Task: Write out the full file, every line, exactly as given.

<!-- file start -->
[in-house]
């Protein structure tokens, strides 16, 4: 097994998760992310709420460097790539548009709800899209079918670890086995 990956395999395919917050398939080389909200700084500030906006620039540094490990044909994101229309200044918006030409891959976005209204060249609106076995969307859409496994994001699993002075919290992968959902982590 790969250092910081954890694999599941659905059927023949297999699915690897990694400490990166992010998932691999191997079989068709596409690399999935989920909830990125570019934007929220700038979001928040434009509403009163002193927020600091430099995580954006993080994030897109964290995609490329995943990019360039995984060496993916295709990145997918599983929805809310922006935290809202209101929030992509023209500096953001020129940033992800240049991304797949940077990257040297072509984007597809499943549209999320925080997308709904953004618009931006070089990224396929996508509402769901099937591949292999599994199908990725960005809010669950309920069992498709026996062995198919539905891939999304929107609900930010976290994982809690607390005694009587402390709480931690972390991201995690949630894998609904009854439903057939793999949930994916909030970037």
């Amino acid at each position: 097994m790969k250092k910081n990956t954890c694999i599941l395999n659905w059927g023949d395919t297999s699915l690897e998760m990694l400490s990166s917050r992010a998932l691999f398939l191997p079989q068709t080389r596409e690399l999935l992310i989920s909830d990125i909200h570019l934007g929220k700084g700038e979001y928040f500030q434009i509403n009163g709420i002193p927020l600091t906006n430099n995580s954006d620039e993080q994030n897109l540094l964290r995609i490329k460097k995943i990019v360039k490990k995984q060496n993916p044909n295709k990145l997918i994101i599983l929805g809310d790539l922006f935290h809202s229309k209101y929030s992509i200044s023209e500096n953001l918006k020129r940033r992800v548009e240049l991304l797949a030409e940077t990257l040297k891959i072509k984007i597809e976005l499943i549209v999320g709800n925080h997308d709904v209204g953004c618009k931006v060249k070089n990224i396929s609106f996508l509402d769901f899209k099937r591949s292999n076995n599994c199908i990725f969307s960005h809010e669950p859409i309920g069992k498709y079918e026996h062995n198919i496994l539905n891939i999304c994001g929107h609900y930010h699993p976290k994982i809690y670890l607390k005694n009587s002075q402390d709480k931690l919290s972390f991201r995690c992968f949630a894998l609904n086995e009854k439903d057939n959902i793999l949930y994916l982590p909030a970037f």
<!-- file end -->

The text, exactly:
[in-house]
């Protein structure tokens, strides 16, 4: 097994998760992310709420460097790539548009709800899209079918670890086995 990956395999395919917050398939080389909200700084500030906006620039540094490990044909994101229309200044918006030409891959976005209204060249609106076995969307859409496994994001699993002075919290992968959902982590 790969250092910081954890694999599941659905059927023949297999699915690897990694400490990166992010998932691999191997079989068709596409690399999935989920909830990125570019934007929220700038979001928040434009509403009163002193927020600091430099995580954006993080994030897109964290995609490329995943990019360039995984060496993916295709990145997918599983929805809310922006935290809202209101929030992509023209500096953001020129940033992800240049991304797949940077990257040297072509984007597809499943549209999320925080997308709904953004618009931006070089990224396929996508509402769901099937591949292999599994199908990725960005809010669950309920069992498709026996062995198919539905891939999304929107609900930010976290994982809690607390005694009587402390709480931690972390991201995690949630894998609904009854439903057939793999949930994916909030970037």
């Amino acid at each position: 097994m790969k250092k910081n990956t954890c694999i599941l395999n659905w059927g023949d395919t297999s699915l690897e998760m990694l400490s990166s917050r992010a998932l691999f398939l191997p079989q068709t080389r596409e690399l999935l992310i989920s909830d990125i909200h570019l934007g929220k700084g700038e979001y928040f500030q434009i509403n009163g709420i002193p927020l600091t906006n430099n995580s954006d620039e993080q994030n897109l540094l964290r995609i490329k460097k995943i990019v360039k490990k995984q060496n993916p044909n295709k990145l997918i994101i599983l929805g809310d790539l922006f935290h809202s229309k209101y929030s992509i200044s023209e500096n953001l918006k020129r940033r992800v548009e240049l991304l797949a030409e940077t990257l040297k891959i072509k984007i597809e976005l499943i549209v999320g709800n925080h997308d709904v209204g953004c618009k931006v060249k070089n990224i396929s609106f996508l509402d769901f899209k099937r591949s292999n076995n599994c199908i990725f969307s960005h809010e669950p859409i309920g069992k498709y079918e026996h062995n198919i496994l539905n891939i999304c994001g929107h609900y930010h699993p976290k994982i809690y670890l607390k005694n009587s002075q402390d709480k931690l919290s972390f991201r995690c992968f949630a894998l609904n086995e009854k439903d057939n959902i793999l949930y994916l982590p909030a970037f």